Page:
It was already past 5 in the afternoon when we headed back to town; we were very tired, weary and dirty from a fully packed whole day temple tour but nonetheless we were very happy and we got a dose of a good adventure.
It really helped a lot that we got a guide for this as it enabled us to understand and appreciate the wonderful ruins that we saw. It also helped a lot that Vanna can take good photos, so at least we got to document wonderful snaps for posterity sake. If you happen to be traveling in Siem Reap and would want to get a guide in the temple, please contact Vanna by email: firstname.lastname@example.org
We got back to our guesthouse at around 6 in the evening, we rested a bit and freshen up. We bought our van tickets to Phnom Penh and had a brief dinner for one last time in Siem Reap – at least for this particular trip that is.
13 August 2009
It was Thursday and I finished working at around 2 in the morning and afterwards I hurriedly went back to my apartment to prepare for a much-awaited trip to Siem Reap, Cambodia – my 2nd visit actually. The first one was with some college friends more than a year ago.
I managed to do some quick packing before going out of the apartment at around past 3:30 AM, no choice but to take a taxi – 15 minutes later, I was already in Terminal 1 of Changi International Airport. The check-in process was a breeze as it was still very early, too early in fact for any stores to be open inside the airport. It was a good thing that I had a Priority Pass membership, which enabled me to have 2 free access to selected airport lounges all over the world in a given year. We availed this at the Rainforest Lounge inside Changi Terminal 1. The food they prepared inside was not very fancy but it was enough to keep our stomach warm and most importantly we did have a place to stay before our 6:00 AM flight.
Flight 3K 599 of Jetstar left on time and as soon as the plane was in cruising altitude, I was already in slumberland. It was a smooth ride as my sleep was uninterrupted until the stewardess asked me to adjust my seat back into upright position, a sign that we were about to land in the Kingdom of Cambodia.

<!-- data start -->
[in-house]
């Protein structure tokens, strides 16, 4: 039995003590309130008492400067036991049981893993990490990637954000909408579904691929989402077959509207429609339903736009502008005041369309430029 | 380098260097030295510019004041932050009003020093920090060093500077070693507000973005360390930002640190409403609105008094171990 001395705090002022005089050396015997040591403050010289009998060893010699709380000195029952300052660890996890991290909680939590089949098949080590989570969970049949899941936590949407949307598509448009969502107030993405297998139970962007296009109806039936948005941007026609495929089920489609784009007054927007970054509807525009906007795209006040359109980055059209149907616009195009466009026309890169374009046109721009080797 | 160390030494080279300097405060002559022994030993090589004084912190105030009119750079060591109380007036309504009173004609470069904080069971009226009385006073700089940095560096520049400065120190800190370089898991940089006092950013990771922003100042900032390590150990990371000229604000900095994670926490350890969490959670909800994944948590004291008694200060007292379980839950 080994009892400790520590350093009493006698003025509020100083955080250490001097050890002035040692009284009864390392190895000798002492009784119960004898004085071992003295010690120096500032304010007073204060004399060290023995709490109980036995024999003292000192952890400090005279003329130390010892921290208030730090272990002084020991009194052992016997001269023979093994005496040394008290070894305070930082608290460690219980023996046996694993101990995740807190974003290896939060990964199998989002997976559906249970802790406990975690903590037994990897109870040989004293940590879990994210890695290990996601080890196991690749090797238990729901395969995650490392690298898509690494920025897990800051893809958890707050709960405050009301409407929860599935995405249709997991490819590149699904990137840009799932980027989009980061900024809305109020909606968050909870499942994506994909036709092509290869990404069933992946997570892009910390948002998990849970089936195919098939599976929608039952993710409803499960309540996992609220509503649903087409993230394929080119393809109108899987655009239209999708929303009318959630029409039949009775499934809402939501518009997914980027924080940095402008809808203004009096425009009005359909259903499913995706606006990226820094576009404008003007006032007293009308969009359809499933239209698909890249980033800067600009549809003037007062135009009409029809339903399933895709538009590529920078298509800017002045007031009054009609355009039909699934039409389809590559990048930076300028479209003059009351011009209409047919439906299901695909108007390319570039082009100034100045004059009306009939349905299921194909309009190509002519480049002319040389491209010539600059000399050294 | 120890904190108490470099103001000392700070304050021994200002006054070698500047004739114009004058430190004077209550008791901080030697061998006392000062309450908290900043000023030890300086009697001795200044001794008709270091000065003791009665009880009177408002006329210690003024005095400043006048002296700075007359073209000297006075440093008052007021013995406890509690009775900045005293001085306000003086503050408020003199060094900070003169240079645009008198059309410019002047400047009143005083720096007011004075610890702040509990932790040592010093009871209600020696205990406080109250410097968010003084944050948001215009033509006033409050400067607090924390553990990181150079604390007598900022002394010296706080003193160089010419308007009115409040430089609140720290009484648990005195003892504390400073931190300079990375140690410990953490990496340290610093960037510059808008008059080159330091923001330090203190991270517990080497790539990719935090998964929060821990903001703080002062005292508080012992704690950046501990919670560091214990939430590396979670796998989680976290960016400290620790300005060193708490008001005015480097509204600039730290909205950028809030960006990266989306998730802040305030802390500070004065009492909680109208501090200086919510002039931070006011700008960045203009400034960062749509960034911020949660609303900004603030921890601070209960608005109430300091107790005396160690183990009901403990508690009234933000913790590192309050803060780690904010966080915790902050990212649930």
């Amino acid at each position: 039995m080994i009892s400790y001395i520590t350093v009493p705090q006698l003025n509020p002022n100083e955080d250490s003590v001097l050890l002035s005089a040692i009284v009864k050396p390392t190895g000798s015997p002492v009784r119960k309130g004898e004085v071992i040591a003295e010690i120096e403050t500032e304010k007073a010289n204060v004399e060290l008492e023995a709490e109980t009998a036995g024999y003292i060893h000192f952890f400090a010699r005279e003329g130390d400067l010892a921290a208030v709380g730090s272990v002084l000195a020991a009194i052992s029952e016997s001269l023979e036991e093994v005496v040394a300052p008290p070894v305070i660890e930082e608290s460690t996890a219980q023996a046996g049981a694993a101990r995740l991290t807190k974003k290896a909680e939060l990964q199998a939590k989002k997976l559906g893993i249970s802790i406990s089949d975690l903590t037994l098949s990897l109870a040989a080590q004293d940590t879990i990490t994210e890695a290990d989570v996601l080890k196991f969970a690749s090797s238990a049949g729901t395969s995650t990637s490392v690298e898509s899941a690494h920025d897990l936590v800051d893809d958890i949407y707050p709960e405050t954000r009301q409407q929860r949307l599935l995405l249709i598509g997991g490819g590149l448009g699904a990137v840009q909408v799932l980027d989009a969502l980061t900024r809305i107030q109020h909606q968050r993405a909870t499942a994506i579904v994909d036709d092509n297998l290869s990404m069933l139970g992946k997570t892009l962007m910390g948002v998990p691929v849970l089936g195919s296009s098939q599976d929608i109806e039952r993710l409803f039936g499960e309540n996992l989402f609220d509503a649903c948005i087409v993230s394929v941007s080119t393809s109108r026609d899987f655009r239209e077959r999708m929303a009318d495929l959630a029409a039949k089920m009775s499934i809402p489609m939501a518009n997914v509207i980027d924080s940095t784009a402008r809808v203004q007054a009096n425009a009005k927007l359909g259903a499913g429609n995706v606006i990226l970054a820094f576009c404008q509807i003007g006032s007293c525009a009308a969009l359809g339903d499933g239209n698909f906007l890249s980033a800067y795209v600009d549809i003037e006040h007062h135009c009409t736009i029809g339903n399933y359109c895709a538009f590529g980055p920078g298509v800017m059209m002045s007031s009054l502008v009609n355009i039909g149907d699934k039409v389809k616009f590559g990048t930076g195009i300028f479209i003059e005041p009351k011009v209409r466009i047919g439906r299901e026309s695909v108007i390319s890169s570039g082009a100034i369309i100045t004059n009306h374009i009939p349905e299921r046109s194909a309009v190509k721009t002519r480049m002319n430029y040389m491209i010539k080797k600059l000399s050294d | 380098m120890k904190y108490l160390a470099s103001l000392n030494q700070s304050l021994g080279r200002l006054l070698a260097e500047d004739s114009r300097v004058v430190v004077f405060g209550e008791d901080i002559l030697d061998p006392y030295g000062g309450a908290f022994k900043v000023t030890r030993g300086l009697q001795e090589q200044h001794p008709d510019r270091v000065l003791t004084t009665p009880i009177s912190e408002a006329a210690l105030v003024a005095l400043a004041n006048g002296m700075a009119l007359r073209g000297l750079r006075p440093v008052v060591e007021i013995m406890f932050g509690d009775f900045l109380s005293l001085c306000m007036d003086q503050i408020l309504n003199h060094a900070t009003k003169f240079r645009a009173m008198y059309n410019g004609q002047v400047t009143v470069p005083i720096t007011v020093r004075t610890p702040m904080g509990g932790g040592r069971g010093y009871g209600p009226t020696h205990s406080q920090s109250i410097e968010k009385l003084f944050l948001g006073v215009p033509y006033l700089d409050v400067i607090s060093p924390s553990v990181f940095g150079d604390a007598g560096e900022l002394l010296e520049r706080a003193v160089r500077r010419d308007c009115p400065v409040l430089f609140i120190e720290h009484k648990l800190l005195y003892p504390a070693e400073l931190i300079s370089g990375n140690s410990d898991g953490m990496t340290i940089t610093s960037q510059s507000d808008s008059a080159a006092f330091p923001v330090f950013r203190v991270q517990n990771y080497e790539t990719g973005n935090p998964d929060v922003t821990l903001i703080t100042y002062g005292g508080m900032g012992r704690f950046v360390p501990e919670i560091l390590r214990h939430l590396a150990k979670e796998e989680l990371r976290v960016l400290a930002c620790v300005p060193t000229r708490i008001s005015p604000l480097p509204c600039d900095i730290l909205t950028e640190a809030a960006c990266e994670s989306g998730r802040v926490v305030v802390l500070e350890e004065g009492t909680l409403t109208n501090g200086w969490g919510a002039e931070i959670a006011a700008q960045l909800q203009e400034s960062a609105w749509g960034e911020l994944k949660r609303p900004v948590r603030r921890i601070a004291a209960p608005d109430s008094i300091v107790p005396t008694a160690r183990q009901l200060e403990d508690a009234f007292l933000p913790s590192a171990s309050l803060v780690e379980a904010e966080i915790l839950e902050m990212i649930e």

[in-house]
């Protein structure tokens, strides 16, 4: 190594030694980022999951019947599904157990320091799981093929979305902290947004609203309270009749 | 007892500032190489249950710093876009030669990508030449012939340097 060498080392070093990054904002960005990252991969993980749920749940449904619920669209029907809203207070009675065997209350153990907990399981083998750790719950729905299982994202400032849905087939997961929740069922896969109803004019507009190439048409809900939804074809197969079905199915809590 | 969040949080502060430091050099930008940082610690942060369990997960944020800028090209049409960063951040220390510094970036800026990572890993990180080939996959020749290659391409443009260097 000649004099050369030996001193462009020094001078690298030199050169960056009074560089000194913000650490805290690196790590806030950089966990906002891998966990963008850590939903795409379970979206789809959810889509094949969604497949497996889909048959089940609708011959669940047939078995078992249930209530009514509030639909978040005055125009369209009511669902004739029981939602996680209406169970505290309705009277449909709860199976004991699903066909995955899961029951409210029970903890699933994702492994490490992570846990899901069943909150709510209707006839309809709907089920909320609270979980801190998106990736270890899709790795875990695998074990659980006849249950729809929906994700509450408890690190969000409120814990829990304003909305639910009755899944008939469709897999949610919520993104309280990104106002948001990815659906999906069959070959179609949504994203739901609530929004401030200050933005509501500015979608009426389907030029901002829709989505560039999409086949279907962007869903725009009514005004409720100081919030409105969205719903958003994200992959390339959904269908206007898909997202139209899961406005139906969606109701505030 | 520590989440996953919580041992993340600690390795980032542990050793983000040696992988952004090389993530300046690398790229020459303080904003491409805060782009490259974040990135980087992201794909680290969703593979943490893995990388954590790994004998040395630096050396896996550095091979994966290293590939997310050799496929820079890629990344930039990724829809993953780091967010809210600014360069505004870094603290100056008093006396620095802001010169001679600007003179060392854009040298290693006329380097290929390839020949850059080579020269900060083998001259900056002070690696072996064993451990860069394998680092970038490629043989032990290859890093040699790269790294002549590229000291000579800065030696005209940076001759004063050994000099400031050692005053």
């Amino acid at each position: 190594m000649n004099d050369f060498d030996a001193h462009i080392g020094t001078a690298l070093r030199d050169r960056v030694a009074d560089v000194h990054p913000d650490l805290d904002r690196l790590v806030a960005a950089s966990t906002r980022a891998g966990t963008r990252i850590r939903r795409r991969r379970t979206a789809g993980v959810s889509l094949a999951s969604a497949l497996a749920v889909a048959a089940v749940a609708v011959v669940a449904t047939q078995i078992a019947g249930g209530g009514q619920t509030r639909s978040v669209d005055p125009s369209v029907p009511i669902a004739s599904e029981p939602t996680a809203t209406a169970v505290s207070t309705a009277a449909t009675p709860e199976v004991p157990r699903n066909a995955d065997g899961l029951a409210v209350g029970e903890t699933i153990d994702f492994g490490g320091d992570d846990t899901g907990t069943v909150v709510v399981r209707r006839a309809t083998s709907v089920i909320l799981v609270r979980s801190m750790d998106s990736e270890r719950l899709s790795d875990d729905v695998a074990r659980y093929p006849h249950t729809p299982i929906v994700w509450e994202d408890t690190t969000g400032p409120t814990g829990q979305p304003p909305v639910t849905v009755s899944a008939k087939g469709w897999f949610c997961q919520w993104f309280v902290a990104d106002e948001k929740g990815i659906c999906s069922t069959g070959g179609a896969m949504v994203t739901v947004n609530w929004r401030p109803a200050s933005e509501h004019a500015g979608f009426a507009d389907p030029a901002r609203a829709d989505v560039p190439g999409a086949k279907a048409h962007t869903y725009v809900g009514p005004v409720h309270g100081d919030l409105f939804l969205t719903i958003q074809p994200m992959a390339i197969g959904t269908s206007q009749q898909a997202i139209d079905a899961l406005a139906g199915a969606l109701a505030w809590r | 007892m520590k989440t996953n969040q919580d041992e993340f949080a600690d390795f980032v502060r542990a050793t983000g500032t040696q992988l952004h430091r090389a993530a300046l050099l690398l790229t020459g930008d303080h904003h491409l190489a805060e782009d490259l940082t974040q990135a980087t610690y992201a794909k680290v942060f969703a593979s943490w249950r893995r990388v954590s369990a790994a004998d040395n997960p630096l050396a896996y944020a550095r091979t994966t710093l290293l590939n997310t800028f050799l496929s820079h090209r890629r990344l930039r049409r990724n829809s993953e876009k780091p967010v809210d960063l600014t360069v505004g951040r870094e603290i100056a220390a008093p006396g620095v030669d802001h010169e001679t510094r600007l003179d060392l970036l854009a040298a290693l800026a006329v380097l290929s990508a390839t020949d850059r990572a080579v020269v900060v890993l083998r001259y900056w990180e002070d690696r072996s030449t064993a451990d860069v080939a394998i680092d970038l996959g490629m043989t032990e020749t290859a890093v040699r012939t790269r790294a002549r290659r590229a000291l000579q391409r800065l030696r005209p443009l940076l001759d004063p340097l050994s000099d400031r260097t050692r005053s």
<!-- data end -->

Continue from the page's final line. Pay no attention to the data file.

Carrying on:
The plane touched down a few minutes after at the Siem Reap International Airport. This said airport is very small (small for an international airport) but I was very impressed with it. It looks very modern and is very clean; I guess they must have invested a lot for this place, as it is the gateway of the Temples of Angkor – a massive tourist attraction in which the town heavily relied on.
A local driver picked us up from the airport and from there we got a free tuktuk ride to our guesthouse, Green Garden Home. We were given an early check-in as requested and immediately I took the opportunity to get some rest.
I woke up at around an hour before noontime with a grumbling stomach, it was a clear sign that we should find a place to eat in the next hour or so. We went out of the street and were immediately greeted by touts who were offering their tuktuk service around the Angkor temples. We managed to get the service of Seth, a driver who agreed to pick us up at sunrise and to drive us to temples that are more than an hour away from town for a decent price. He also agreed to drive us in the afternoon to get our tickets as well as drive us to one of the temples for a glimpse of the sunset.